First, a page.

The Honorable Nelson A. Díaz Professorship in Law Annual Lectureship Affirmative Action –
A Latinx Perspective 

Discussion and Reception

Second Celebration
Thursday, February 29, 2024
Temple University Beasley School of Law – Moot Court Room
4:00 PM EST
Reception to Follow  

about the event

Honorable Nelson A. Díaz’s vision of sharing the pivotal role of Latinx civil rights contributions in the United States is in keeping with his commitment to civil rights for all. In the inaugural celebration of the Professorship, panelists discussed Mendez v. Westminster (1946) (California), a landmark school desegregation case and precursor to Brown v. Board of Education.

Considering the upending of affirmative action in college admissions by the U. S. Supreme Court in SFFA v. Harvard and SFFA v. UNC, the second celebration of the Professorship in Law will focus on affirmative action.


Carlos Vargas-Ramos

Director of Public Policy, External and Media Relations and Development, CENTRO

Carlos Vargas-Ramos is Centro’s Director for Public Policy, External and Media Relations, and Development. A political scientist by training, Carlos is co-editor of Puerto Ricans at the Dawn of the New Millennium, and author, among others of “The role of state actors in Puerto Rico’s long century of migration,” in Anke Birkenmaier, editor, Caribbean Migrations: The Legacies of Colonialism (2020), “Political Crisis, Migration and Electoral Behavior,” published in Centro Journal (2018). Carlos received his B.A. in Political Science and Economics from Rutgers University, and also holds an M.A. in Hispanic Civilization from New York University, and a Ph.D. in Political Science from Columbia University.

Juan Cartagena

Lecturer in Law, Columbia Law School
President Emeritus Latino Justice, Puerto Rican Legal Defense and Education Fund (PRLDEF)

Juan Cartagena, a leading voice on equality and nondiscrimination, has successfully used the law to effectuate systems change for the benefit of marginalized communities.  A public speaker, litigator and educator, Mr. Cartagena, formerly the President & General Counsel of LatinoJustice PRLDEF, is a graduate of Dartmouth College and Columbia University School of Law. Juan currently teaches constitutional and civil rights law at Rutgers Law School in Newark, and Columbia Law School in New York City. He is a former Municipal Court Judge in Hoboken, NJ and has practiced law, exclusively in the public interest, for over 40 years.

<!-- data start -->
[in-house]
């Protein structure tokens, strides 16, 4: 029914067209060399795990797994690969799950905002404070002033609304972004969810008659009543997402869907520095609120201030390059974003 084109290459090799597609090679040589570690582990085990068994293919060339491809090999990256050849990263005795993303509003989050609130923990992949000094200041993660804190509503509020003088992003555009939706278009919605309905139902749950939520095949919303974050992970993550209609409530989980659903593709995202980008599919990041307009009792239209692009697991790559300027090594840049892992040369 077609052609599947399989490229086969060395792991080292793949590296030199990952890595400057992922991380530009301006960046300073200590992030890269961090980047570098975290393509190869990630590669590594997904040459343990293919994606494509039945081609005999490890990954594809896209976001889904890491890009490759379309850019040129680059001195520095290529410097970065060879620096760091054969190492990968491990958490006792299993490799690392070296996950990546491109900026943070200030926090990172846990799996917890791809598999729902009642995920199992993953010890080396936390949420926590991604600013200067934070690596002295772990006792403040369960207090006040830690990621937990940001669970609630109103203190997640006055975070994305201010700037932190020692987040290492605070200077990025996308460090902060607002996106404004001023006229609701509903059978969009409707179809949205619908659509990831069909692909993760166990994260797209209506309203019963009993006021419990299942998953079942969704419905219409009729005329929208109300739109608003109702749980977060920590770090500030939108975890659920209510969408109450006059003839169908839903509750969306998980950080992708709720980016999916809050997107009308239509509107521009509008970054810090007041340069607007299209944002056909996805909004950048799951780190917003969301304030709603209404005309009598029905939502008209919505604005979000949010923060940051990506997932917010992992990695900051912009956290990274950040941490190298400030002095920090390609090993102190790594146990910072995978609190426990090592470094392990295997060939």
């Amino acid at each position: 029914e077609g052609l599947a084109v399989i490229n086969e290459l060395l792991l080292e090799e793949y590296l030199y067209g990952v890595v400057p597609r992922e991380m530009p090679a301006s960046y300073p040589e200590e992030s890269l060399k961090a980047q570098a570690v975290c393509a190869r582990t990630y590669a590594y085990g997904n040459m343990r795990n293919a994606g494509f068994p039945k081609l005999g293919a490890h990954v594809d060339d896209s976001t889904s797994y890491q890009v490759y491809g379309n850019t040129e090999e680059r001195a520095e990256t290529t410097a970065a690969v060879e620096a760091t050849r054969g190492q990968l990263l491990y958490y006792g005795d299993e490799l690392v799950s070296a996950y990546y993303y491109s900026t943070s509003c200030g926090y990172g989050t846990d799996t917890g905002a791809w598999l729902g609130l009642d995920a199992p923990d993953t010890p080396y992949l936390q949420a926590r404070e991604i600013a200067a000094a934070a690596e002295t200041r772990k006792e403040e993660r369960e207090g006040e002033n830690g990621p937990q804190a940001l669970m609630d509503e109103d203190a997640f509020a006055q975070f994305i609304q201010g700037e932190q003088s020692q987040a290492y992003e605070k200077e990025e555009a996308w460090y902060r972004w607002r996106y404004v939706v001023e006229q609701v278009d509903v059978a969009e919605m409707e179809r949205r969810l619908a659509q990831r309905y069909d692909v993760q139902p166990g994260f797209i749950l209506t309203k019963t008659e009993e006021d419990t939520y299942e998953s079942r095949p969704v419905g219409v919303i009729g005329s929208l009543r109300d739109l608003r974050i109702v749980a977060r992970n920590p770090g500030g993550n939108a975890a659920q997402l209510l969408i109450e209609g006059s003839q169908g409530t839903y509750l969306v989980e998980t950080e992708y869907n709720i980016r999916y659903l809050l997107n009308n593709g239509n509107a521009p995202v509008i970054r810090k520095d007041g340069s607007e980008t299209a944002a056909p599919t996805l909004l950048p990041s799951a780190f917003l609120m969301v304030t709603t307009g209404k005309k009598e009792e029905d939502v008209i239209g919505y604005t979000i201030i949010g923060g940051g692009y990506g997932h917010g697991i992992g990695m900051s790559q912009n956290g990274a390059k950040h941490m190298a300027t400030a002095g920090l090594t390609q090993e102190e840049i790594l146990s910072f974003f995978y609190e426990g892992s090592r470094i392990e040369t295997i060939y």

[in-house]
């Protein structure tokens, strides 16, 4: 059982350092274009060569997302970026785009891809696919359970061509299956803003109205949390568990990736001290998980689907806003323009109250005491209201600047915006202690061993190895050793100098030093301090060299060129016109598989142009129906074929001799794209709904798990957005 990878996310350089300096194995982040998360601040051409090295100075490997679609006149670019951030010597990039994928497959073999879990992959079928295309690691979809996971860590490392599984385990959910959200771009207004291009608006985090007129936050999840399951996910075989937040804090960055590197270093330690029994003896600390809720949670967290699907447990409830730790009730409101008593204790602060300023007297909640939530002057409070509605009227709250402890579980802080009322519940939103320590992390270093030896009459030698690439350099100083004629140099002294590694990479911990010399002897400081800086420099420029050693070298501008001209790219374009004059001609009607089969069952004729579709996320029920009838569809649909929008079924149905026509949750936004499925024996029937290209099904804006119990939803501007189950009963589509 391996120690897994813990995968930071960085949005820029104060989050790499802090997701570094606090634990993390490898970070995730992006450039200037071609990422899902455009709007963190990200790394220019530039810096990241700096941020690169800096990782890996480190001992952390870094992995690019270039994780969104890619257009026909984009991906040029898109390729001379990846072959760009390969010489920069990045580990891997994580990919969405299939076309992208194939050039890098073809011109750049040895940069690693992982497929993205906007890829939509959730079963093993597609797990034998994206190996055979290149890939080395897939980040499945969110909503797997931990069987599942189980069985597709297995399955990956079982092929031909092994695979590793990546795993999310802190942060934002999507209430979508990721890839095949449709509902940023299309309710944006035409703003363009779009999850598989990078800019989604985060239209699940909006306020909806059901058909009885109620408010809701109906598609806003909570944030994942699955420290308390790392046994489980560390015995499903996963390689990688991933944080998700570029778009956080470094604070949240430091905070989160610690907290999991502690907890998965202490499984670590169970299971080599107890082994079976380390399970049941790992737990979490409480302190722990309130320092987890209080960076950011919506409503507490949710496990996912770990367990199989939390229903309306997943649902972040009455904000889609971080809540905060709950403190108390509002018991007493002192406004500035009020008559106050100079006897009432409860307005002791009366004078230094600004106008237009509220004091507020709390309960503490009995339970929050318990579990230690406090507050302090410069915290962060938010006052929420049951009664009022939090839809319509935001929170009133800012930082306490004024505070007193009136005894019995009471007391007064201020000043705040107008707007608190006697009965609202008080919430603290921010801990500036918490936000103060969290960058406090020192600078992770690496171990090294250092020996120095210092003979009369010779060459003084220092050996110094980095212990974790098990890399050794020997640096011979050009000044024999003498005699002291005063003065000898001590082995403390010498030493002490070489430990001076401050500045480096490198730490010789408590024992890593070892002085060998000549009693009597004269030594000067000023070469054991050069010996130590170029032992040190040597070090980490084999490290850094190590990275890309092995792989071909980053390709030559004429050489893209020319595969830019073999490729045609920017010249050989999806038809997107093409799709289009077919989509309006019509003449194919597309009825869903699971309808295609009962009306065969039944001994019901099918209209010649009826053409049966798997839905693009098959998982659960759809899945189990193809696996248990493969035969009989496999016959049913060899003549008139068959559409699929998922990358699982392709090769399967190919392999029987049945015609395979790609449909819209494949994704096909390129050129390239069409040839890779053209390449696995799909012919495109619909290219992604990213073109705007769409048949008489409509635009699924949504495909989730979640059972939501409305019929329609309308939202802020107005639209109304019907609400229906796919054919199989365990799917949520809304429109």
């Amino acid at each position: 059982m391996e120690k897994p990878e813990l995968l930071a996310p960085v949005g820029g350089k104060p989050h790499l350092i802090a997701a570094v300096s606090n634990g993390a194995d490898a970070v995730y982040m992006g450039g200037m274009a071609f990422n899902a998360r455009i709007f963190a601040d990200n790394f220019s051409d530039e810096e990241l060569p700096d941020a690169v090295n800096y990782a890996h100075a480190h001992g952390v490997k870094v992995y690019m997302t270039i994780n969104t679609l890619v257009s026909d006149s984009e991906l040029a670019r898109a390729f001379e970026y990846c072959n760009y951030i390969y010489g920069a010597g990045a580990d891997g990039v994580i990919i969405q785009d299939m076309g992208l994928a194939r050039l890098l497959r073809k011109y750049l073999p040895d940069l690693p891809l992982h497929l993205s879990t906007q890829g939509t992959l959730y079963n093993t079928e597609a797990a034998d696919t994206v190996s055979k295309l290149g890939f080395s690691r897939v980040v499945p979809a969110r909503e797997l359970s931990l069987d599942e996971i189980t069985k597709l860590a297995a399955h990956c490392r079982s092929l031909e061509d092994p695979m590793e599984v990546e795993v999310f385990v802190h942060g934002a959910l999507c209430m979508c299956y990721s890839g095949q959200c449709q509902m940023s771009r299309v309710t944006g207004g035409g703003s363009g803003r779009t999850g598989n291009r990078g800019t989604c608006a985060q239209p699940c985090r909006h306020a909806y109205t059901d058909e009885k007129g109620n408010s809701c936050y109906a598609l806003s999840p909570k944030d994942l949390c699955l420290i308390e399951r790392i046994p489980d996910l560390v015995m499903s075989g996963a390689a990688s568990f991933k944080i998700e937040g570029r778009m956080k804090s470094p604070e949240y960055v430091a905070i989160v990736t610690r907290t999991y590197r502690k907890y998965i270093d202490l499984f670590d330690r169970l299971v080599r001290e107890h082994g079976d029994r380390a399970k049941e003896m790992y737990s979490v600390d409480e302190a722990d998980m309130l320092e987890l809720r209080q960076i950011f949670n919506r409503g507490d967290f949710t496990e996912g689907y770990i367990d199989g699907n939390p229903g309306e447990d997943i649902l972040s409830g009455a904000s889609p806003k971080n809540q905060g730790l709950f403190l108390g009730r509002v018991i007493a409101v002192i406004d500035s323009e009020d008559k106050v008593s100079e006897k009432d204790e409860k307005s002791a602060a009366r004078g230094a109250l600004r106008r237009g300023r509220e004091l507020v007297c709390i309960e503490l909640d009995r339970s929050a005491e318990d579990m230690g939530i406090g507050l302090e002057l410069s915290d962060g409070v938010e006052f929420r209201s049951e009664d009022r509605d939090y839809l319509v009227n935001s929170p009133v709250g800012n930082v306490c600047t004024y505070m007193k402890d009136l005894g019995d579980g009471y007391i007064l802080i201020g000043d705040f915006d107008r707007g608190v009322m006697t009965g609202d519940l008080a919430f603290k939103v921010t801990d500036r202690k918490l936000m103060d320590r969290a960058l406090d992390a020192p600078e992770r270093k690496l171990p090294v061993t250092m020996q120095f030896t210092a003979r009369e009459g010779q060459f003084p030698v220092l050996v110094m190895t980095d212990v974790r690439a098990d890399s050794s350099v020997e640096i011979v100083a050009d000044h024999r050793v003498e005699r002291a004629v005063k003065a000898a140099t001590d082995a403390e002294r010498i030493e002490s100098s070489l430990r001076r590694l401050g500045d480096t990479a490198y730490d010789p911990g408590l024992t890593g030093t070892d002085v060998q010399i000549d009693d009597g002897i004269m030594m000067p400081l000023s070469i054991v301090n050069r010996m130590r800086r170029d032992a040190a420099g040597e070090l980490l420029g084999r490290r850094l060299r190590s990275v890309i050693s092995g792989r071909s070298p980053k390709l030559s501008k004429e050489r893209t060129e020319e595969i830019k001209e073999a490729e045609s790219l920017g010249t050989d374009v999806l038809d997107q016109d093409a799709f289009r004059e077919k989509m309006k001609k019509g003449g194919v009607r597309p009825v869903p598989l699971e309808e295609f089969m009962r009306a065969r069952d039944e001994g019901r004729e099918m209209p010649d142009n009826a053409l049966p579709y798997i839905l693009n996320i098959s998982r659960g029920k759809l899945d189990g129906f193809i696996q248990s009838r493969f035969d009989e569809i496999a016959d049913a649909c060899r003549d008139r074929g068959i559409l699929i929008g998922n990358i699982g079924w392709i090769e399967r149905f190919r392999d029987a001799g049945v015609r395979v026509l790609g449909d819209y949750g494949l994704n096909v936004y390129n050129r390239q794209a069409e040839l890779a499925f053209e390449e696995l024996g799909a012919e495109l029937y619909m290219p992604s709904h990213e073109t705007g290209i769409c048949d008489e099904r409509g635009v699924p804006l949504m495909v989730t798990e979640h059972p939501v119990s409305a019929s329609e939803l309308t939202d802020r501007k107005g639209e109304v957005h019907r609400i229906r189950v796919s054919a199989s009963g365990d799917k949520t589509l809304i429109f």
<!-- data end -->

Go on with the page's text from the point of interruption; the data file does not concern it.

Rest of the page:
Donald P. Harris

Associate Dean for Academic Affairs Diversity, Equity, and Inclusion Liaison Professor of Law, Temple University Beasley School of Law

Donald P. Harris is Associate Dean for Academic Affairs and Diversity, Equity, and Inclusion Liaison at Temple University Beasley School of Law.

A specialist in international intellectual property, Dean Harris joined Temple University Beasley School of Law in 2003, and teaches in the areas of intellectual property and commercial law. His courses include: Introduction to Intellectual Property, International Intellectual Property, Patents, and Uniform Commercial Code: Sales. He received his J.D. from Loyola Law School, Los Angeles, where he received the dean’s award for outstanding public service and the pro bono service award. Dean Harris also received an LL.M. from the University of Wisconsin, as a Hastie Fellow, specializing in international intellectual property.


Honorable Nelson A. Díaz

The Honorable Nelson A. Díaz, is a distinguished lawyer, respected jurist, successful partner, exceptional public servant, Fortune 100 corporate director, activist, columnist and author. In 1972, he graduated from Temple University’s James Beasley School of Law and in 2021, he created the endowed Honorable Nelson A. Díaz Professorship in Law at Temple. Presently, he is a member of Temple University’s Board of Trustees, of Counsel at Dilworth Paxson and co-founder of a national nonprofit, Hispanics in Energy.

Mr. Díaz is a trailblazer who broke many barriers. He was the first Latino attorney to pass the Pennsylvania bar, the first Latino Judge in the history of the Commonwealth of Pennsylvania, the first person of color to be selected Administrative Judge in the Court of Common Pleas, the first Puerto Rican White House Fellow serving Vice President Walter Mondale, the first Puerto Rican Japan Society Fellow, and the first minority General Counsel at United States Department of Housing and Urban Development (HUD). He is a proud co-founder of Black American Law Student Association (BALSA) at Temple University School of Law and co-founder of the Hispanic Bar Association of Pennsylvania. Judge Díaz served on the Supreme Court of Pennsylvania Criminal Procedure Rules Committee and the Committee on Racial and Gender Bias.

Event Photographs